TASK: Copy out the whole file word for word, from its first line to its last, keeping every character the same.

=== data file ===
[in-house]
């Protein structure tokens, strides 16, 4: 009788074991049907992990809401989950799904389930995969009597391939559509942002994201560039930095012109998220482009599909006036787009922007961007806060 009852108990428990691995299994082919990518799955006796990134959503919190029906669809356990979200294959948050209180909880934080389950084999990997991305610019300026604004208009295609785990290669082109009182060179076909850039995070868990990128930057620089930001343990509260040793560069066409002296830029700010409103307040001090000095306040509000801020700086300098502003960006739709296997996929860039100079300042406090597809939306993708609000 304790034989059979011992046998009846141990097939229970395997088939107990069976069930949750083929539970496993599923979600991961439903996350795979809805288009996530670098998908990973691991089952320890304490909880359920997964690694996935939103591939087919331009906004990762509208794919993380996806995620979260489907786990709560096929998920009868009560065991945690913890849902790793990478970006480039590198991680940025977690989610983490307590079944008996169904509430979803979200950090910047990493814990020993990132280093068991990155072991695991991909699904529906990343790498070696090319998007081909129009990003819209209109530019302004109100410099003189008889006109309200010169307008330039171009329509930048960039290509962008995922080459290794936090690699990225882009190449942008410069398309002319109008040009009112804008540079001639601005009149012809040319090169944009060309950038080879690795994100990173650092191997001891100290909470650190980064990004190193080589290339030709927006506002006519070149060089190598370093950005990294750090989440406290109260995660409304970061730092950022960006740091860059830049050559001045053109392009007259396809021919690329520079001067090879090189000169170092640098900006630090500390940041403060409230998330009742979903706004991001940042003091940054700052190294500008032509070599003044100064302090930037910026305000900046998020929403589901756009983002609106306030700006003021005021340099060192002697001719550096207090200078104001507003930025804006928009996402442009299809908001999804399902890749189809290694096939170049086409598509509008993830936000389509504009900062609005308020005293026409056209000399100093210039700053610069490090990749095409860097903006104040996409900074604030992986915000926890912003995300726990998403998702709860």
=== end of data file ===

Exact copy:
[in-house]
């Protein structure tokens, strides 16, 4: 009788074991049907992990809401989950799904389930995969009597391939559509942002994201560039930095012109998220482009599909006036787009922007961007806060 009852108990428990691995299994082919990518799955006796990134959503919190029906669809356990979200294959948050209180909880934080389950084999990997991305610019300026604004208009295609785990290669082109009182060179076909850039995070868990990128930057620089930001343990509260040793560069066409002296830029700010409103307040001090000095306040509000801020700086300098502003960006739709296997996929860039100079300042406090597809939306993708609000 304790034989059979011992046998009846141990097939229970395997088939107990069976069930949750083929539970496993599923979600991961439903996350795979809805288009996530670098998908990973691991089952320890304490909880359920997964690694996935939103591939087919331009906004990762509208794919993380996806995620979260489907786990709560096929998920009868009560065991945690913890849902790793990478970006480039590198991680940025977690989610983490307590079944008996169904509430979803979200950090910047990493814990020993990132280093068991990155072991695991991909699904529906990343790498070696090319998007081909129009990003819209209109530019302004109100410099003189008889006109309200010169307008330039171009329509930048960039290509962008995922080459290794936090690699990225882009190449942008410069398309002319109008040009009112804008540079001639601005009149012809040319090169944009060309950038080879690795994100990173650092191997001891100290909470650190980064990004190193080589290339030709927006506002006519070149060089190598370093950005990294750090989440406290109260995660409304970061730092950022960006740091860059830049050559001045053109392009007259396809021919690329520079001067090879090189000169170092640098900006630090500390940041403060409230998330009742979903706004991001940042003091940054700052190294500008032509070599003044100064302090930037910026305000900046998020929403589901756009983002609106306030700006003021005021340099060192002697001719550096207090200078104001507003930025804006928009996402442009299809908001999804399902890749189809290694096939170049086409598509509008993830936000389509504009900062609005308020005293026409056209000399100093210039700053610069490090990749095409860097903006104040996409900074604030992986915000926890912003995300726990998403998702709860």